In 1927 a police ordinance was issued that prohibited the use of motor vehicles on the island. Only the island doctor and the local police were allowed to use a motorcycle. In the same year, the island was connected to the power grid and three years later the Biological Research Station was founded by Erich Leick from the University of Greifswald, from which the Biological Research Institute Hiddensee (now Biological Station Hiddensee ) emerged in 1936 together with an ornithological station .

Hiddensee ;
Watercolor on paper by Ernst Thoms , 1937

In 1937, work began on the large stone wall with stone groynes in front of the Hucke . It was planned to protect the entire four-kilometer-long bank of the Dornbusch with a wall. In addition to protecting the island, the aim was to limit the sand drift in order to save the costs of constant dredging on the Gellen channel and in the Stralsund fairway. The outbreak of the Second World War ended the construction work, only four hundred meters were completed and remain so to this day. After the pig wall was erected, the beach at Kloster und Vitte deteriorated and suffered from a lack of sand.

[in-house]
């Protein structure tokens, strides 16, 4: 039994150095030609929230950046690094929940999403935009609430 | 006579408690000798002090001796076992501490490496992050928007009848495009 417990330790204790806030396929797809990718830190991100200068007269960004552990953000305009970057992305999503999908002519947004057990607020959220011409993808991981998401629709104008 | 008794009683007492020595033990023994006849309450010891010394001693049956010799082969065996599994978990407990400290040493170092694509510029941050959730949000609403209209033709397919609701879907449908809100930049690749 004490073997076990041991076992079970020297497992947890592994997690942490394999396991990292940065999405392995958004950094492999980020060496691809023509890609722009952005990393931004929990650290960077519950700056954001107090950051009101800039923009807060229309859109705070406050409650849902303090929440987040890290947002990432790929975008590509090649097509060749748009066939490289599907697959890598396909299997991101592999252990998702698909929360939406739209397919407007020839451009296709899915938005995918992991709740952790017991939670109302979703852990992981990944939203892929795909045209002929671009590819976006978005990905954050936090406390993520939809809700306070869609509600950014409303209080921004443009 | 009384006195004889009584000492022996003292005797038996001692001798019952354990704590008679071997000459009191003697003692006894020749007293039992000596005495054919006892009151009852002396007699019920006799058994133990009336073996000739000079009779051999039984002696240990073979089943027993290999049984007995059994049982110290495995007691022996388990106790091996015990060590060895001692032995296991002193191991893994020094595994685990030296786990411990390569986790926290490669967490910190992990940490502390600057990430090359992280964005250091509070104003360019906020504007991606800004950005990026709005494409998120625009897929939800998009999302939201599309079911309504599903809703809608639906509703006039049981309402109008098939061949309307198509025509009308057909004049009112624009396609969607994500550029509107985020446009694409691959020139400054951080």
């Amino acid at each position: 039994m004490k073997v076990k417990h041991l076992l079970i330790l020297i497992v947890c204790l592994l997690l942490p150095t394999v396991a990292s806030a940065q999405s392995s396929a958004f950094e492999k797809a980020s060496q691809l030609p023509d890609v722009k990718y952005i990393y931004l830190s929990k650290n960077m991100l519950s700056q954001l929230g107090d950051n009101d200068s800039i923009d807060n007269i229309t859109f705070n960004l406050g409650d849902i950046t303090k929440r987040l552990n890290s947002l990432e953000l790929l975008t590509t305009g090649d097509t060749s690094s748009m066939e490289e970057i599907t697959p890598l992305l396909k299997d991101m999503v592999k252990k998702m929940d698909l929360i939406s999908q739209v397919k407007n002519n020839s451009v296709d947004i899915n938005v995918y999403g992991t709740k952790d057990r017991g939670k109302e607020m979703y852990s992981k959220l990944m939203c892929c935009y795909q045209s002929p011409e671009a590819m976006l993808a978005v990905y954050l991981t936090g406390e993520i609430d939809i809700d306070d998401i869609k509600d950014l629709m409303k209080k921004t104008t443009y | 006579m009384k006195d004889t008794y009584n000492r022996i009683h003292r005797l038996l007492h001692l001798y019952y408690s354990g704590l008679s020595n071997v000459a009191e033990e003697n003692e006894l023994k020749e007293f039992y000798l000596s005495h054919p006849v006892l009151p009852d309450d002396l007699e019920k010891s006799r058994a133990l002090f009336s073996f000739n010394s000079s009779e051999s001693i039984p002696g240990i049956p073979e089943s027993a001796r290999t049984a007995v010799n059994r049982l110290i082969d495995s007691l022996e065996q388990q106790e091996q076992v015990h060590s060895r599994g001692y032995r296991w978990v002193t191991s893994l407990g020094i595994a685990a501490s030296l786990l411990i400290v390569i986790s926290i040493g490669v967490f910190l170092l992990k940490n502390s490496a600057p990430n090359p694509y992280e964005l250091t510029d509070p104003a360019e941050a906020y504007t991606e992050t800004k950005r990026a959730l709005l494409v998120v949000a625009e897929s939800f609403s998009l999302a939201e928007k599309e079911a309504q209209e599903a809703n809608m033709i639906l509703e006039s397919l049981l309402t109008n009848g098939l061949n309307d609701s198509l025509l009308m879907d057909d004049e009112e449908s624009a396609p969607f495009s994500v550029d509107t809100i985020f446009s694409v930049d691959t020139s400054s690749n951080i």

Between 1937 and 1939 the three municipalities on the island merged to form the municipality of Hiddensee .

At the end of the thirties, bunkers and flak positions for air defense during World War II were built on the Enddorn , as well as a pier on Schwedenhagen for the transport of materials. The bunkers were blown up in 1945 by the Soviet Army (the remains of the rubble were only removed in the 2000s) and the pier was expanded by VEB Erdöl-Erdgas Grimmen for the oil test wells in the 1960s. The pier was then used from 1974 by a push convoy for island supply and demolished in 2010.

1945 to 1989

On May 4th and 5th in 1945, Soviet troops occupied the island. In the same year as the following year, as part of the land reform, the Hiddensee estate was divided into 18 new farmer positions.

On July 28, 1946, Gerhart Hauptmann was buried in the cemetery in Kloster (Hiddensee Island) . The memorial stone was unveiled exactly five years later, on July 28, 1951.

In 1952 the second ferry connection between Seehof on Rügen and the ferry island had to be closed.

Between 1958 and 1959 the VEB vehicle and hunting weapons factory "Ernst Thälmann" built a holiday village for its employees in the Dünenheide. Right next to it, in 1980/81, the construction and assembly combine for industrial and port construction in Stralsund built another holiday resort for its employees.